The play, Queen of Basel, running at Theaterworks Hartford through February 26, is a modern day incarnation of playwright August Strindberg’s 1888 naturalistic work, Miss Julie. The Swedish writer wove in many themes into his play such as class, gender and the idealization and degradation of women. In playwright Hillary Bettis’ retelling, these issues come to the fore, but not always successfully. The production would be more rewarding by narrowing of the ideas and questions posed in Miss Julie and more of Ms. Bettis’ own voice.
The Queen of Basel, which features a richly detailed set by Rodrigo Escalante, takes place in a basement storage area. Upstairs, a ritzy soiree is happening. Sound Designer German Martinez provides subtle, pulsating dance music from above. Julie, daughter of an uncaring and unresponsive real estate baron, is ushered into the lower level space by a waitress, Christine, who accidentally spills a tray of drinks on the heiress’ party gown. She is there to hide from possible paparazzi and dry out. Apologizing profusely, they are interrupted by the young woman’s fiancee, an Uber driver, John, who has been called by Christine to take Julie home. Exit the hostess. Cue the banter and inevitable sparks between Julie and John, which cascades into a distressful and disconsolate series of events for all parties.
The strength of Queen of Basel is the repartee between Julie and John on the erroneous assumptions made by each other based on class, race, and ethnicity. In her notes, Director Cristina Angeles adds that the show gives us the opportunity “not to define what it means to be Latina, but to shed light on the multitudes we contain as a people.” If the playwright kept the focus on these topics, Queen of Basel would have been a more purposeful production.
Developing an entertaining and meaningful play within a confined space for, primarily, two performers is very difficult to favorably pull off. Ms. Bettis has created dialogue and scenarios that only sometimes succeed.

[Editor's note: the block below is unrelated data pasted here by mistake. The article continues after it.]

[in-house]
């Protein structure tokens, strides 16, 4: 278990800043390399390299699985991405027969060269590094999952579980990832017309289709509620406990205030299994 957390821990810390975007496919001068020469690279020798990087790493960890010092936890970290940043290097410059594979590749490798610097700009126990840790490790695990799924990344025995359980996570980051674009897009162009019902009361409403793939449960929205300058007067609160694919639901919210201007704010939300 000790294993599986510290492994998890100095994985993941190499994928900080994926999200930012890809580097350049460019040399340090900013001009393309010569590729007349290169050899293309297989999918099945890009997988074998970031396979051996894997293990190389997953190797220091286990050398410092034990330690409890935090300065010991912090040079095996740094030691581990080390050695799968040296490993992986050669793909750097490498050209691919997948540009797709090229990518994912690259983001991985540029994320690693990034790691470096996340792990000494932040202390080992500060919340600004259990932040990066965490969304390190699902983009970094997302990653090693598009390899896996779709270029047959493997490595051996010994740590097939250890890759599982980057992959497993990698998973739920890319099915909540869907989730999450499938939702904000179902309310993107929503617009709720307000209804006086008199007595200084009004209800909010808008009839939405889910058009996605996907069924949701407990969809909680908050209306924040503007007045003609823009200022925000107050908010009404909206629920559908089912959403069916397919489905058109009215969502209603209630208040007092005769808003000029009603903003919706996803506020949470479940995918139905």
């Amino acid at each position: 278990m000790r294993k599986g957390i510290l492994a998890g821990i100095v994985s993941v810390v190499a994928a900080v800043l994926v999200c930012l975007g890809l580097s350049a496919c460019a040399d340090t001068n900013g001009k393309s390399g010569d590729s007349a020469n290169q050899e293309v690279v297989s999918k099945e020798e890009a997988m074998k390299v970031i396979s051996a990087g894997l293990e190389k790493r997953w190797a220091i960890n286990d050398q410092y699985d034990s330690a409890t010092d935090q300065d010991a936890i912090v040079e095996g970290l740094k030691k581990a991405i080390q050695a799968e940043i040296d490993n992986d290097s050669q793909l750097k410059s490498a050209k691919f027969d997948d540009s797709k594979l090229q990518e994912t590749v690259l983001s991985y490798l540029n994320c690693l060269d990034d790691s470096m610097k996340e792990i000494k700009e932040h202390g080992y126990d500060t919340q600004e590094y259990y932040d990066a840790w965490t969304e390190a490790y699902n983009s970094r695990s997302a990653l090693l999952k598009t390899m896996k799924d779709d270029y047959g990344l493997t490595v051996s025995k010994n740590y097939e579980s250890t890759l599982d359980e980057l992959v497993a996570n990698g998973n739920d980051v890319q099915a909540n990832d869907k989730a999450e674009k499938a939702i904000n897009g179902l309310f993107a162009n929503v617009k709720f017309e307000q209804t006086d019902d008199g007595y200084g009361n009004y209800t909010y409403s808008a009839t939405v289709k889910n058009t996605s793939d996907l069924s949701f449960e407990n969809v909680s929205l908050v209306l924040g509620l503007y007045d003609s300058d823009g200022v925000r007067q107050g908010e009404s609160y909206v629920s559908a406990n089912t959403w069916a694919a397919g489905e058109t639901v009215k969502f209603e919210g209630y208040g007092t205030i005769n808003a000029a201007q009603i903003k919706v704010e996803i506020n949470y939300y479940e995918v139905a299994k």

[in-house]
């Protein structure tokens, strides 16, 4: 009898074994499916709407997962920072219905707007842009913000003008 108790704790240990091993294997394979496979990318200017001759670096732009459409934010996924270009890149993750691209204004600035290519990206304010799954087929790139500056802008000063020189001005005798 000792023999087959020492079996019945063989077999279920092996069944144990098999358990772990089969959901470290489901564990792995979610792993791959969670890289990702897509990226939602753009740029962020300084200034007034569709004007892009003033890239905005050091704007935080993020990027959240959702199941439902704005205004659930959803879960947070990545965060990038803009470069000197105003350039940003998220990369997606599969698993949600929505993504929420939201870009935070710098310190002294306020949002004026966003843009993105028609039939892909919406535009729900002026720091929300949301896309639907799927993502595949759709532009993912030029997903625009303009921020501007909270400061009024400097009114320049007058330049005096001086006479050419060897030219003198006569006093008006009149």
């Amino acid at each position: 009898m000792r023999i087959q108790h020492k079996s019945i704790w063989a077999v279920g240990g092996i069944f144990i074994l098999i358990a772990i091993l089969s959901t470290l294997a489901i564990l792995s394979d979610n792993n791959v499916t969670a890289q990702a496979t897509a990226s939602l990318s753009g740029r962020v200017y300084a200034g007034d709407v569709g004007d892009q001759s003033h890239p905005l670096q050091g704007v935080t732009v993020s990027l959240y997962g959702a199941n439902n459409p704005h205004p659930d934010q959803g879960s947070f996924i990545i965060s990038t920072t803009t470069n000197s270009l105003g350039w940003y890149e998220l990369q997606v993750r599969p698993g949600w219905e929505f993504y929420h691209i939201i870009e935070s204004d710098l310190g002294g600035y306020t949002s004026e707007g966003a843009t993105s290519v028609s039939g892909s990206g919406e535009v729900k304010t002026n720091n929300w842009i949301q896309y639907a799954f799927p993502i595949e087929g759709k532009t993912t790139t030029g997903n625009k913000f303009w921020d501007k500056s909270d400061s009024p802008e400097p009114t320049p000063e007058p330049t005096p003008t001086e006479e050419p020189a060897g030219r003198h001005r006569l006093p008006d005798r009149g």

Ms. Angeles attempts, in her staging, to ratchet up the tension and revelations between Julie and John to keep the production briskly flowing. Some of the theatricality - the ransacking of the storage room, the boozing, and canoodling - are diverting. However, some aspects of the show, which runs 90 minutes with no intermission, stretch the imagination. Additionally, a 10-12 minute monologue towards the end of the show, while delivered mightily by the character of Christine, comes across as an unfulfilling and ineffective performance piece.
Julie, played with erratic gusto by Christine Spang, comes across as unlikable and volatile. In Miss Julie, the male character, Jean, comments on Julie’s “crazy behavior.” Ms. Spang takes this to heart, but excessively so. Director Cristina Angeles could have injected some nuance to the performance to make it more believable and less strained.
Kelvin Grullon delivers a mostly accomplished performance as John. His portrayal provides a ying to Ms. Spangs yang. The actor’s easy, no-nonsense, and honest approach to the role is layered with an explosiveness, then sullenness at the play’s conclusion. Silvia Dionicio is highly satisfying as Christine, a woman sacrificing her dignity and battling personal demons to achieve her ultimate goals. She deftly imbues the character with a stoicism that masks personal pain and humiliation.
Queen of Basel, playing at Theaterworks Hartford through February 26. Click here for information on dates, times, and tickets.